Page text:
When I found Nirvana, it was 1996 and Kurt Cobain was two years gone. But he lived on in my Discman.
These days, in the wake of the 20th anniversary of his death and Nirvana entering the Rock and Roll Hall of Fame, Cobain’s voice remains in my being. It’s lodged deep down alongside the pangs of young heartbreak and the freedom felt by exploring my city with a carful of friends for the first time.
For a teen in the 1990s, Nirvana was everything.
In my younger and more vulnerable years, Cobain’s “little group” — distorted and revealing, sarcastic and sincere, passionate and furious — was for me. Each spin of a Nirvana CD, particularly “Nevermind,” engaged my mind in ways I hadn’t quite felt before. It was not background music; the raw power was enveloping. A “Teenage Riot,” to quote fellow alternative rock icons Sonic Youth, blasted in my ears. The world was mine.
With headphones on — staring out the backseat window on a family trip or in the back of class pretending to study — the noise of adolescence temporarily faded when Cobain sang of “a mulatto, an albino, a mosquito, my libido.”
I didn’t know what he meant. But somehow, at the same time, it felt like I did.
This wasn’t my parents’ music, it wasn’t what we performed in band, it wasn’t the bouncing pop played during car commercials. When I discovered a new song, I devoured each riff, every snare roll, and reveled in the feeling that I was a part of something important by the mere act of listening. When I tried to learn guitar, the first song I butchered was “Smells Like Teen Spirit.”
Finally, I felt like I’d found music that was all mine.
But it wasn’t all mine. My experience was shared by many millions, spanning cultures and generations. Cobain, a 20-something punk rocker from a Washington lumber town, spoke to more than me. The world heard his scream.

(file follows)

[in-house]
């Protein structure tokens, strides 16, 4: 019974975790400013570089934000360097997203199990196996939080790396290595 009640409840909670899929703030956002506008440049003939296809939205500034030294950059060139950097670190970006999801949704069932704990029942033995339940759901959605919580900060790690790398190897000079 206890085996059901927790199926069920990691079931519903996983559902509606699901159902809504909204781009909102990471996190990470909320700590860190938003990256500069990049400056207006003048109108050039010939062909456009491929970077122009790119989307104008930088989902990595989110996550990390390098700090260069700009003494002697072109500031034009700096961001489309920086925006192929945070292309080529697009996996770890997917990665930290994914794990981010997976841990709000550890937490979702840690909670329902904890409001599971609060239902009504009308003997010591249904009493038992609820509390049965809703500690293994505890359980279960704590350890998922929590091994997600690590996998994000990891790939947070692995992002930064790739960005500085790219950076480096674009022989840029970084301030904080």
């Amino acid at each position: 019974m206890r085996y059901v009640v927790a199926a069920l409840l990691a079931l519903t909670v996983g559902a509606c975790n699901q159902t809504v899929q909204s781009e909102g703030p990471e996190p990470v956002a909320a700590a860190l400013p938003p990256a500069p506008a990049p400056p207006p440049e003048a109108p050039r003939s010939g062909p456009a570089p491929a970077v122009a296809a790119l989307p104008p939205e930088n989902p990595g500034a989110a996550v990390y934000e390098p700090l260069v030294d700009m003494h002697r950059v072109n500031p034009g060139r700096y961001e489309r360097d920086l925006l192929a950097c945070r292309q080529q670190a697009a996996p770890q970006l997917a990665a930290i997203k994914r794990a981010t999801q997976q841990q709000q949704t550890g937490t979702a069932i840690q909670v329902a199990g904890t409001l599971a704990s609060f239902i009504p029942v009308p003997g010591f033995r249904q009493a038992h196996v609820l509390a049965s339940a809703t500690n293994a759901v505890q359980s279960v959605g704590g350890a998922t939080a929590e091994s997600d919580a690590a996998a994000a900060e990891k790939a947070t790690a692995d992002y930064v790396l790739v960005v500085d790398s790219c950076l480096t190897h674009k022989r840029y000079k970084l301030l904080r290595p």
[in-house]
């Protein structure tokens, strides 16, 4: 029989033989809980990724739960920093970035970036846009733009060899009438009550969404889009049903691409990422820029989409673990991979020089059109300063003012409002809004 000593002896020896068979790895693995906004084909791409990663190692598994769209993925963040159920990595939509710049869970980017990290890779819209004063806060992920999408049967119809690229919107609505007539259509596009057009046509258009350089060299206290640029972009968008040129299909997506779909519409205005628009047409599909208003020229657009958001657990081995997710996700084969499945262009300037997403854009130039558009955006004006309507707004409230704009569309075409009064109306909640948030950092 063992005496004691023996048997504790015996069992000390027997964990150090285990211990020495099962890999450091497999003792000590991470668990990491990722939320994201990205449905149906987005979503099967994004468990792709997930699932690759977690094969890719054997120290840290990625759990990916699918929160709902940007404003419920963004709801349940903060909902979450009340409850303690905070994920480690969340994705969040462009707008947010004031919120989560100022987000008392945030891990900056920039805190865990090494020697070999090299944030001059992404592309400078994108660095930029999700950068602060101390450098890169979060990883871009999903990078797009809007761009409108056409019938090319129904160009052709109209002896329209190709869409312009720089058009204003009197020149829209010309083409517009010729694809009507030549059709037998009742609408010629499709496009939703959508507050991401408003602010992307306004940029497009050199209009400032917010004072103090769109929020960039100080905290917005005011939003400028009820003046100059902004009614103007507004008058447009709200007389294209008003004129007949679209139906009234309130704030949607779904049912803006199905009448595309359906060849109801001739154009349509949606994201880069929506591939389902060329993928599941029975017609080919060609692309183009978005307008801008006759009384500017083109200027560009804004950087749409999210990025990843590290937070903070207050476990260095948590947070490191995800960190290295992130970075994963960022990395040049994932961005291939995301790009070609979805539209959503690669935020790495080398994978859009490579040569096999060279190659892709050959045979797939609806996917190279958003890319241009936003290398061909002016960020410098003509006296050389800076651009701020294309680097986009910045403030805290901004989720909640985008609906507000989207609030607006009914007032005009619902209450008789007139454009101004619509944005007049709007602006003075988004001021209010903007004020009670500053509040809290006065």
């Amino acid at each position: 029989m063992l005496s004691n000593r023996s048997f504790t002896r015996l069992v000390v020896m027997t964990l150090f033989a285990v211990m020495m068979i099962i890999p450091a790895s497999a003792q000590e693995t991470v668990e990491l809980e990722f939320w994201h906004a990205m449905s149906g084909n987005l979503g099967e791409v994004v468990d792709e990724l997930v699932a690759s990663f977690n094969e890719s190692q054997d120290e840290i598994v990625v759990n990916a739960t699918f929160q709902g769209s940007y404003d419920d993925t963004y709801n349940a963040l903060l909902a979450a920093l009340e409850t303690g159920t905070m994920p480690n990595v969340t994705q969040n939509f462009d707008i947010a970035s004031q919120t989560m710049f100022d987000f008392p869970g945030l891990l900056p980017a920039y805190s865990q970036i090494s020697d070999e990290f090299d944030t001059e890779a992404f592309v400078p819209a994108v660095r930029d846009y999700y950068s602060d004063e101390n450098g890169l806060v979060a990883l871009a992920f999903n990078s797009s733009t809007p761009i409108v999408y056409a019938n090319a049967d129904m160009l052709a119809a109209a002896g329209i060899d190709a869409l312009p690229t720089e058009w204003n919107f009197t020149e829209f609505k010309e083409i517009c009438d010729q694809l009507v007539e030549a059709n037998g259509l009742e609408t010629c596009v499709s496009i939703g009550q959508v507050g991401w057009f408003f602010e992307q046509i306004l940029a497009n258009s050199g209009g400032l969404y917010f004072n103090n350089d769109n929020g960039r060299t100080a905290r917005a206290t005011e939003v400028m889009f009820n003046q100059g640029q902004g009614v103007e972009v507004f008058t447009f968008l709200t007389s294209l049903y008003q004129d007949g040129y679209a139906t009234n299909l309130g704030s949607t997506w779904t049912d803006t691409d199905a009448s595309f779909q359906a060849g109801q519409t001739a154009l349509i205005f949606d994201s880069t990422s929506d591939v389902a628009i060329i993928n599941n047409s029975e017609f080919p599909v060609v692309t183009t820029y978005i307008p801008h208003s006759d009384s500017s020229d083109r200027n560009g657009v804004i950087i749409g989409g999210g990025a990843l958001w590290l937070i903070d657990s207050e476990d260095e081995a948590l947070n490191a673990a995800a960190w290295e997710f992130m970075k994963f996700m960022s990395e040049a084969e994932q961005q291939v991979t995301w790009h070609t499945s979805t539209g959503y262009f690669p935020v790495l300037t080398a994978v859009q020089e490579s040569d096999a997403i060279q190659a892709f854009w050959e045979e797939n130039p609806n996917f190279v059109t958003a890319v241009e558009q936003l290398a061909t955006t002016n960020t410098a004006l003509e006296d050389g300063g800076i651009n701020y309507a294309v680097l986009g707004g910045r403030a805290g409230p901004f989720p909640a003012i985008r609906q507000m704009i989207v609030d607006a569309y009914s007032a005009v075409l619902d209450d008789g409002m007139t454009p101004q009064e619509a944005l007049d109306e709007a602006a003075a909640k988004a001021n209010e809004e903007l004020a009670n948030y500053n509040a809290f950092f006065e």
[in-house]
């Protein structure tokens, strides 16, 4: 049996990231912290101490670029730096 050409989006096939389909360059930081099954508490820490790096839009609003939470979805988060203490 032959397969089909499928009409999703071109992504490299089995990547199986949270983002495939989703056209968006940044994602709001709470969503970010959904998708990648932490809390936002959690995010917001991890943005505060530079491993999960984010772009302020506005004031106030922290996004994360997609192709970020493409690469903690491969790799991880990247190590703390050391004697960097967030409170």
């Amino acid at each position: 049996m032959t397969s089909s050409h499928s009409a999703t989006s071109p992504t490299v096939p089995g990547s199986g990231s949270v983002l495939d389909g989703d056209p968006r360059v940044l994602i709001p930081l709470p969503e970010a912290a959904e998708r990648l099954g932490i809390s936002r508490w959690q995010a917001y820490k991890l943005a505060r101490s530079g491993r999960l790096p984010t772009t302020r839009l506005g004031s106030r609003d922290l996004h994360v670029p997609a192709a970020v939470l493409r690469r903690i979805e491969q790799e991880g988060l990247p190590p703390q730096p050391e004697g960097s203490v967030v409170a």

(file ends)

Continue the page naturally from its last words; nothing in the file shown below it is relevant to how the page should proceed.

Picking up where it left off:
This truth was reinforced while I was reporting a story about the legacy of Nirvana two decades after Cobain’s death at age 27 (“Forever Nirvana,” April 6, 2014). Many I talked with were touched in their own way by the music — each story personal, yet linked in spirit with other fans who were shaken by the “Seattle sound” of the early ’90s.
There are songs, and there is “Smells Like Teen Spirit.” There are bands, and there is Nirvana. There are rock stars, and there was Kurt Cobain.
Some will dismiss him as a suicidal junkie (indeed, anguish and addiction were his demise), but to reduce such a talent by dwelling on his downfall is wrongheaded.
The proof of his importance was, and is, how the music connects with people. How it connects with the teens in Camas High School’s “History of Rock” class. How it connects with the 73-year-old mayor of Aberdeen. How it connects with me. And on and on.
When I drive home, I’ll plug my cellphone into my stereo, search for Nirvana on Spotify, crank the volume and feel, yet again, like I can take on the world.
Because the music lives. It’s real.
Off Beat lets members of The Columbian news team step back from our newspaper beats to write the story behind the story, fill in the story or just tell a story.